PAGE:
What might've been
By Matt Rowson
Since Mick McCarthy notoriously advised David Connolly that he had "nothing left to prove at that level" after less than twenty league starts with the Hornets, the world's most famous Barnsley-born Irishman has not ranked high on many Watford fans' Christmas Card lists.
But on Monday February 17th, and albeit inadvertently, he did us one big favour by pulling us out of the F.A. Cup Quarter-Final draw at home to Burnley. Whilst it would be unfair and inaccurate to assume that home advantage was the only deciding factor in our victory, it certainly helped big time.
In the week prior to the Quarter-Final, Ray Lewington opted to rest a number of senior players for our league game with Preston North End, a move which contributed to us losing to as feeble an opposition as we've faced all season. The decision was a contentious one which provoked much debate at the time. Was the possibility of cup progression worth perhaps writing off our play-off chances for? (And lest we forget, a win over Preston would have taken us to within five points of the play-off places).
The rights and wrongs of that decision are academic now, and in all honesty events since neither justify nor condemn it. Both our League status and Cup dreams have their roots far deeper than one Tuesday night at Vicarage Road.
But we don't have to look very far for a glimpse of how tortuous our season might have become had we not beaten Burnley on March 9th. The Clarets' league form since the Quarter Final has been every bit as miserable as our own...with the crucial distinction that they don't have travel arrangements to Villa Park, collections to fund 4,200 appropriately coloured balloons and daydreams of UEFA Cup ties with Neftchi Baku (shit, looking forward to that preview...) to distract or (arguably) excuse them.
The knife has been turned in the wound with the offloading of chief entertainer Glen Little to play-off chasing Reading on loan, ostensibly to save £100,000 on his wages for the rest of the season. Assurances that this is a temporary measure are being met with a scepticism that is probably healthy - it's hard to see him coming back if the Royals make it to the Premiership. With Robbie Blake also rumoured to have been close to joining Wigan on a similar basis, players and fans alike have gloomily written off the season with some particularly lacklustre displays contributing to the recent poor run. Stan Ternent, as one might expect, is not impressed and having conceded that he is "getting nothing from the players", his future in east Lancashire looks far from certain.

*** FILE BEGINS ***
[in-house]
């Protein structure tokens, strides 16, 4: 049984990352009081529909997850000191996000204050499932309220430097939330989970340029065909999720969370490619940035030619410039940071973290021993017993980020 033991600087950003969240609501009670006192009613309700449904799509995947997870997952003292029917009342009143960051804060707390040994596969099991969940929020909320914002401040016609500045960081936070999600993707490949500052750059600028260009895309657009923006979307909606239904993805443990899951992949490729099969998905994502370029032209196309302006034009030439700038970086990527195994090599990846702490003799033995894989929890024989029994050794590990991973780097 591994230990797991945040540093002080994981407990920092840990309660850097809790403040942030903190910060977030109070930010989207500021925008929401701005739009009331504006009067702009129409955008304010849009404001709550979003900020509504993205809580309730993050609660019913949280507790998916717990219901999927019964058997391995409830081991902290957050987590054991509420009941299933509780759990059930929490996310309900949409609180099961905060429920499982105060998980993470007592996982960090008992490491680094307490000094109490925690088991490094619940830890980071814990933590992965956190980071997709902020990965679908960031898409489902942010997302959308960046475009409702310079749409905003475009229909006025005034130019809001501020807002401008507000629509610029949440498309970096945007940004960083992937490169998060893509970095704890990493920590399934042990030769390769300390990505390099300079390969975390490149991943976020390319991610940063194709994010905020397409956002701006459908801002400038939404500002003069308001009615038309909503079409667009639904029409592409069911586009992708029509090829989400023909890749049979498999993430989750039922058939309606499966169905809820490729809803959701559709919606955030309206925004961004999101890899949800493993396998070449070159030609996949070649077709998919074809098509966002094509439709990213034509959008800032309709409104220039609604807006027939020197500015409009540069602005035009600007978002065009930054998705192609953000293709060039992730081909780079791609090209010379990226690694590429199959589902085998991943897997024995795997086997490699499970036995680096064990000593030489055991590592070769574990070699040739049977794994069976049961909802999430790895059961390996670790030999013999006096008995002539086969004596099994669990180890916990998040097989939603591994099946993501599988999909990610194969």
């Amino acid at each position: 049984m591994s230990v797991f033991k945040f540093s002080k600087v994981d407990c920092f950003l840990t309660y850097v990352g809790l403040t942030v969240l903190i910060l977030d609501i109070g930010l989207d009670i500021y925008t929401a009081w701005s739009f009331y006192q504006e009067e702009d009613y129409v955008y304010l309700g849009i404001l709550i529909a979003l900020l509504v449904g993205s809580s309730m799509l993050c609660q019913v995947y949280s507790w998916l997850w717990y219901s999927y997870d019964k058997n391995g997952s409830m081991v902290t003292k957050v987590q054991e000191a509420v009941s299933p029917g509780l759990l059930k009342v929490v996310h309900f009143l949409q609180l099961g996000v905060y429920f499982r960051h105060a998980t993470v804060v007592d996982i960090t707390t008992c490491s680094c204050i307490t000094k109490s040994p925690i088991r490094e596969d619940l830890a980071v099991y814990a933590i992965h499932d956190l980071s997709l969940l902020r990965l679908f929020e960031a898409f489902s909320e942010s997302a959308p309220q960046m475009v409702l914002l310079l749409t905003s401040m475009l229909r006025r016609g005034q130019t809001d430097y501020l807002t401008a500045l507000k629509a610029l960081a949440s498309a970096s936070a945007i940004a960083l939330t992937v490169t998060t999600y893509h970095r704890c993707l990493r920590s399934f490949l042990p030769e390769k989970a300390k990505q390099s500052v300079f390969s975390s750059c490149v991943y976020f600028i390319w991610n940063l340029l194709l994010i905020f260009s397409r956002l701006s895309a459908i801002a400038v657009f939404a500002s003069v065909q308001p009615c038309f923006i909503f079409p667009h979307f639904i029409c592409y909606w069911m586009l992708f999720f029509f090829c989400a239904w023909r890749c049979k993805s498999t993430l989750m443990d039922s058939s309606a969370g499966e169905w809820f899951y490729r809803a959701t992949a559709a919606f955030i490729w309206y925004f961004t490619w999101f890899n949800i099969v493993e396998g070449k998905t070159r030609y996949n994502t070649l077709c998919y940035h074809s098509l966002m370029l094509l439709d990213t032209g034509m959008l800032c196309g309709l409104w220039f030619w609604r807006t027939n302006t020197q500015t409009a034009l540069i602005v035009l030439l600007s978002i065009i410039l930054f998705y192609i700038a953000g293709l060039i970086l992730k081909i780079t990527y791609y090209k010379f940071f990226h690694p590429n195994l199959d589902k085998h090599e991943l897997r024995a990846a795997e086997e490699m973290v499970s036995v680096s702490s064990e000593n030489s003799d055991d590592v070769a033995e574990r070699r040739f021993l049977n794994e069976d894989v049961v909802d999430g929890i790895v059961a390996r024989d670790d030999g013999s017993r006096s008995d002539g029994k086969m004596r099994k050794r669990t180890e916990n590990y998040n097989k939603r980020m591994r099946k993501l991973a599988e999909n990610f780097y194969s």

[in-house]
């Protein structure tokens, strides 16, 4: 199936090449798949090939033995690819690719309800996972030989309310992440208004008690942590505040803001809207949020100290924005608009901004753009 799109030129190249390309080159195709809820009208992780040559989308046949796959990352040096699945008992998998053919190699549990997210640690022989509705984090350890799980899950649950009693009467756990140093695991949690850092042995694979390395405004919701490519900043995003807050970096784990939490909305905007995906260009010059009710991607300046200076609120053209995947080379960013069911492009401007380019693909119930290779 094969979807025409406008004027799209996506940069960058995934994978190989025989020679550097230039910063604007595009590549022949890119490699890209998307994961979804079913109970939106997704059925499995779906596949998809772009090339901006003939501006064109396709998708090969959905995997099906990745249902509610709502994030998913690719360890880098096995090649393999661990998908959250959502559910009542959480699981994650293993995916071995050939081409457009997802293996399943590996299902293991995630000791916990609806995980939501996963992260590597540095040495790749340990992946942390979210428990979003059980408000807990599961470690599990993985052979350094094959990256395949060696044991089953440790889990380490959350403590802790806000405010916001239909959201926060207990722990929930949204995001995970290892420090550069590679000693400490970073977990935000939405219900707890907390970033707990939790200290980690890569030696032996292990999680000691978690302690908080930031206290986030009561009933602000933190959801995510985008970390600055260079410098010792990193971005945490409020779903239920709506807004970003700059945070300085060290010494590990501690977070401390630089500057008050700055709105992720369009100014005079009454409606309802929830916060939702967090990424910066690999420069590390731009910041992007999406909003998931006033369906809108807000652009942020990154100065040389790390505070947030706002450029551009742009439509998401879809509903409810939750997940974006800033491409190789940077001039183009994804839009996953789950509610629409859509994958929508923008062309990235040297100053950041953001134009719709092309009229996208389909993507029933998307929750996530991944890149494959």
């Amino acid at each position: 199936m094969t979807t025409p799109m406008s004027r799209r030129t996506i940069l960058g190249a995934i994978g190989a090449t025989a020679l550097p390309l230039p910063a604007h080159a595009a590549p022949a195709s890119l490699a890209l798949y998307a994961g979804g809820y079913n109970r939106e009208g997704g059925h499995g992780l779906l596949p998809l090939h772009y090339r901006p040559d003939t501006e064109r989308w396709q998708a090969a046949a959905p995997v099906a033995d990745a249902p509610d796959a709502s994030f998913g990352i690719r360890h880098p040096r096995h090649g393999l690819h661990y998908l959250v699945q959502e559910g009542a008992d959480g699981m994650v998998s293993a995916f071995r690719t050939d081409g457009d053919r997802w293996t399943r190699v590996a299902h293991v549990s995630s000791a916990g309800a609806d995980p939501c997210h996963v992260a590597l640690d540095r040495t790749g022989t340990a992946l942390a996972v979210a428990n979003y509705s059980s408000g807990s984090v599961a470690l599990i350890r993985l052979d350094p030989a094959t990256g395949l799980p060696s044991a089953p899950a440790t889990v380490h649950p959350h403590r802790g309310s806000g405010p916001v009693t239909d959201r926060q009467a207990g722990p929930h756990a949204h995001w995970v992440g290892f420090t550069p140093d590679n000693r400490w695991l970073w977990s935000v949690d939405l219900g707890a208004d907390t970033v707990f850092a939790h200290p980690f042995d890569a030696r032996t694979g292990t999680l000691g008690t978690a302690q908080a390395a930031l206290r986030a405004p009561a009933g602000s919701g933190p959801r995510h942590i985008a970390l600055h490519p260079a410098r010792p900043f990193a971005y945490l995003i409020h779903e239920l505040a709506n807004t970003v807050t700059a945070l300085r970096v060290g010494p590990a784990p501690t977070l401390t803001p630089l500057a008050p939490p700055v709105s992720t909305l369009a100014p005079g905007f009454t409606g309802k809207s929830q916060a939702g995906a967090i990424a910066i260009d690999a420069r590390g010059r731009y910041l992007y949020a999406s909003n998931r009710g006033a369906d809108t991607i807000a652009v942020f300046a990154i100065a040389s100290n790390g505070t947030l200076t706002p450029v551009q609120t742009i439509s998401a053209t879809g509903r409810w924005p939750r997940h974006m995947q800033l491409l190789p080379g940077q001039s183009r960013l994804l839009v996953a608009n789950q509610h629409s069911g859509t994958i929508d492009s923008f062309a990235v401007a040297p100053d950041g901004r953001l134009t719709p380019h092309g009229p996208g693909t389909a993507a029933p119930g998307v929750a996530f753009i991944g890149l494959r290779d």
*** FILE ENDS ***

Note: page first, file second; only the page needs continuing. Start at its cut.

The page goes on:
Goalkeeper Marlon Beresford has particularly suffered in this recent run and his performances have looked very nervous of late. Greek Nik Michopoulos is still seen very much as the number two though.
Dean West and Graham Branch should be in the full-back positions, but there's some uncertainty in the centre of defence. Ian Cox, who gave away the Stephen Glass free-kick at Vicarage Road, has an achilles injury and in any case has been in patchy form. Captain Steve Davis, it is suggested, was brought back too early from injury to feature in the Semi-Final and has been uncharacteristically error-prone since. Drissa Diallo has been flawless since his arrival in January but was injured in a collision with a team-mate during Burnley's last game against Bradford and may not make it. Incidentally, a highlight of watching the Cup tie replayed on video was Diallo being spread all over the advertising hoardings at the foot of the Rookery by Heidar Helguson, and the microphone being perfectly positioned to hear the Icelandic loony disparagingly tell his adversary to "GET UP....". Arthur Gnohere is another possibility, albeit he has put on pounds and dropped in standards since last season - he serves a suspension after Saturday, having been sent off in the Bradford game. Finally Mark McGregor, sent off at Vicarage Road earlier in the season, could come in from the bench if injuries are an issue.
Stan Ternent's biggest problems are in midfield, where injuries and loans conspire to reduce his options to virtually nil. Alan Moore has a hamstring injury and is out for the season, Paul Cook also will miss the rest of the campaign. Lee Briscoe also got a knock against Bradford and is doubtful, whilst in addition to Little, long-time fringe player Brad Maylett is impressing but unrecallable for a month at Swansea.
This leaves Paul Weller, particularly lackadaisical of late, and the ballplaying but uncompetitive Tony Grant as the only definite starters, although Steve Davis and Robbie Blake could both be played out of position in midfield if required.
Up front, Gareth Taylor continues to be a focal point - he recently returned from a two match ban resultant from too many bookings. Ian Moore outstripped his manager's earlier wittering by referring to how the Cup tie "left a bad taste in the mouth" in a website interview. The Clarets "should have been in the Semi-Final", apparently. Such a bugger when you get outplayed and outfought, isn't it? Should be banned, really. Might have helped if he hadn't had a stinker, mind. In addition to Blake, eternal substitute Dimitri Papadopoulos could feature on the back of a hat-trick for Greece's Under-21s in the week.
Burnley is never a favourite away destination at the best of times, but with an away game during the week, some abominable recent performances to look back on and some game or other next weekend to look forward to, not to mention the customary warm welcome from Lancashire's missing link, it'll be a select few making the journey to Lancashire where a rare win would secure our Division One status.
Leaving us free to concentrate on the Cup.